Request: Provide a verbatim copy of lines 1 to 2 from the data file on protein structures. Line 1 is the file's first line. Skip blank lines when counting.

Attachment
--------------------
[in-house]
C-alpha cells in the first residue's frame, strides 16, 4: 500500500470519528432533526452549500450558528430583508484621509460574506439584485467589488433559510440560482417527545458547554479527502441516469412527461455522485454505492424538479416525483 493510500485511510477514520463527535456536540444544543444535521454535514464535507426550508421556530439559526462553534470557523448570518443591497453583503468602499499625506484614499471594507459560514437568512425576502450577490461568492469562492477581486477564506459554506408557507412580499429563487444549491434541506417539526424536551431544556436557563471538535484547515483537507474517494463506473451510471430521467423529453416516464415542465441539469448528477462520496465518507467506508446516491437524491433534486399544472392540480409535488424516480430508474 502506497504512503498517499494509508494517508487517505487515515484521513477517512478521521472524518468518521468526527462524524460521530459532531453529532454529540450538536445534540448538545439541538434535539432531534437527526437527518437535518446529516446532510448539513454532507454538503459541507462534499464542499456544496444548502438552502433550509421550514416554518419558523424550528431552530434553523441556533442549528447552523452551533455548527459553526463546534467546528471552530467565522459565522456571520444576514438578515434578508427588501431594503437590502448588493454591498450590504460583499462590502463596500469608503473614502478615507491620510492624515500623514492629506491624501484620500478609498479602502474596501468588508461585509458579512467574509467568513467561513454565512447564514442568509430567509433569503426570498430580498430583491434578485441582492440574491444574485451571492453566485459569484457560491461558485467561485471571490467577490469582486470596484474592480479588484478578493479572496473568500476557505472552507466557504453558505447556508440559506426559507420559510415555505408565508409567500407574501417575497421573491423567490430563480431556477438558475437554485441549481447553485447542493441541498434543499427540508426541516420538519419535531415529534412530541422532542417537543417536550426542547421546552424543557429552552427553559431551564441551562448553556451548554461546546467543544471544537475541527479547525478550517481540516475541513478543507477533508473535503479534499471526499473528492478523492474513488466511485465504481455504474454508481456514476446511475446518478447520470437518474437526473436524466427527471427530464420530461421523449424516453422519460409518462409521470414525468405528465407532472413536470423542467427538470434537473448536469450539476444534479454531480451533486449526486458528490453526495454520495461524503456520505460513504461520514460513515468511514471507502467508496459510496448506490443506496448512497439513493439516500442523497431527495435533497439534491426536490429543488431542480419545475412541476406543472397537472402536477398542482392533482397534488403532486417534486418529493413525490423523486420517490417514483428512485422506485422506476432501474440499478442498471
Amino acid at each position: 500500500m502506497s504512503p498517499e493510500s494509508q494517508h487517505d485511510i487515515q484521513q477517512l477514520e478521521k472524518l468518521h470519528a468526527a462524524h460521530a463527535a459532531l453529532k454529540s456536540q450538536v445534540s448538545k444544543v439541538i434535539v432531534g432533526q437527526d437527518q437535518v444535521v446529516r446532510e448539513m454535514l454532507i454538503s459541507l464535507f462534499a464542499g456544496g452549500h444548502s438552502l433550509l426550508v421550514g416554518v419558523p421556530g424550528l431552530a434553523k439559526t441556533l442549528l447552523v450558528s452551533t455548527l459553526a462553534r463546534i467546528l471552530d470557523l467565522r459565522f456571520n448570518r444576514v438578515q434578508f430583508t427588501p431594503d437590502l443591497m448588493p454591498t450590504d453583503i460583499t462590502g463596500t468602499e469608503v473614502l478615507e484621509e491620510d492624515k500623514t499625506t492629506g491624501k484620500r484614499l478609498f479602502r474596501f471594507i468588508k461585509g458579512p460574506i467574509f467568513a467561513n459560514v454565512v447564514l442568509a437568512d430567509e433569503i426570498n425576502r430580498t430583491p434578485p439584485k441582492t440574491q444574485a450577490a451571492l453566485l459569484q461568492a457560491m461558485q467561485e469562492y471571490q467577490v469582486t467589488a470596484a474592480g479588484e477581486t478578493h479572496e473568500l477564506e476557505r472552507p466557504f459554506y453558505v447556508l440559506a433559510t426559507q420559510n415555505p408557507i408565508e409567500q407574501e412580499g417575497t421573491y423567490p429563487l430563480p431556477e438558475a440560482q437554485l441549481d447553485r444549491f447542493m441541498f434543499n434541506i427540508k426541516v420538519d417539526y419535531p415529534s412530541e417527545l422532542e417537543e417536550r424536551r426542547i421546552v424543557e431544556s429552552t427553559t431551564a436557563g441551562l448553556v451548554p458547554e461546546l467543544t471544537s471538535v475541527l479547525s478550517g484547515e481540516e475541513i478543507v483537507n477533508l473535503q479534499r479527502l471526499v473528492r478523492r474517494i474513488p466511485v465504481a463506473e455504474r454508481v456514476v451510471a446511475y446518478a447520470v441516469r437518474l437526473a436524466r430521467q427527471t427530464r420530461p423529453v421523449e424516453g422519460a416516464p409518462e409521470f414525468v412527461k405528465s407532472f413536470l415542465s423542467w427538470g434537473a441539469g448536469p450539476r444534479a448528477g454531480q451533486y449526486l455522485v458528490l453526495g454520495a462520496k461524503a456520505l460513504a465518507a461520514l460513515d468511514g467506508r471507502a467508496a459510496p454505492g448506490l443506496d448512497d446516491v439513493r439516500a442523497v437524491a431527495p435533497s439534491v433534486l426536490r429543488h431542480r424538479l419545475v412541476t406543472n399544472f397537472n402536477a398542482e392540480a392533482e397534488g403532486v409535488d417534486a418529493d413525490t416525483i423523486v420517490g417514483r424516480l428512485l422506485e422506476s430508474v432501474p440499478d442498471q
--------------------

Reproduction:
[in-house]
C-alpha cells in the first residue's frame, strides 16, 4: 500500500470519528432533526452549500450558528430583508484621509460574506439584485467589488433559510440560482417527545458547554479527502441516469412527461455522485454505492424538479416525483 493510500485511510477514520463527535456536540444544543444535521454535514464535507426550508421556530439559526462553534470557523448570518443591497453583503468602499499625506484614499471594507459560514437568512425576502450577490461568492469562492477581486477564506459554506408557507412580499429563487444549491434541506417539526424536551431544556436557563471538535484547515483537507474517494463506473451510471430521467423529453416516464415542465441539469448528477462520496465518507467506508446516491437524491433534486399544472392540480409535488424516480430508474 502506497504512503498517499494509508494517508487517505487515515484521513477517512478521521472524518468518521468526527462524524460521530459532531453529532454529540450538536445534540448538545439541538434535539432531534437527526437527518437535518446529516446532510448539513454532507454538503459541507462534499464542499456544496444548502438552502433550509421550514416554518419558523424550528431552530434553523441556533442549528447552523452551533455548527459553526463546534467546528471552530467565522459565522456571520444576514438578515434578508427588501431594503437590502448588493454591498450590504460583499462590502463596500469608503473614502478615507491620510492624515500623514492629506491624501484620500478609498479602502474596501468588508461585509458579512467574509467568513467561513454565512447564514442568509430567509433569503426570498430580498430583491434578485441582492440574491444574485451571492453566485459569484457560491461558485467561485471571490467577490469582486470596484474592480479588484478578493479572496473568500476557505472552507466557504453558505447556508440559506426559507420559510415555505408565508409567500407574501417575497421573491423567490430563480431556477438558475437554485441549481447553485447542493441541498434543499427540508426541516420538519419535531415529534412530541422532542417537543417536550426542547421546552424543557429552552427553559431551564441551562448553556451548554461546546467543544471544537475541527479547525478550517481540516475541513478543507477533508473535503479534499471526499473528492478523492474513488466511485465504481455504474454508481456514476446511475446518478447520470437518474437526473436524466427527471427530464420530461421523449424516453422519460409518462409521470414525468405528465407532472413536470423542467427538470434537473448536469450539476444534479454531480451533486449526486458528490453526495454520495461524503456520505460513504461520514460513515468511514471507502467508496459510496448506490443506496448512497439513493439516500442523497431527495435533497439534491426536490429543488431542480419545475412541476406543472397537472402536477398542482392533482397534488403532486417534486418529493413525490423523486420517490417514483428512485422506485422506476432501474440499478442498471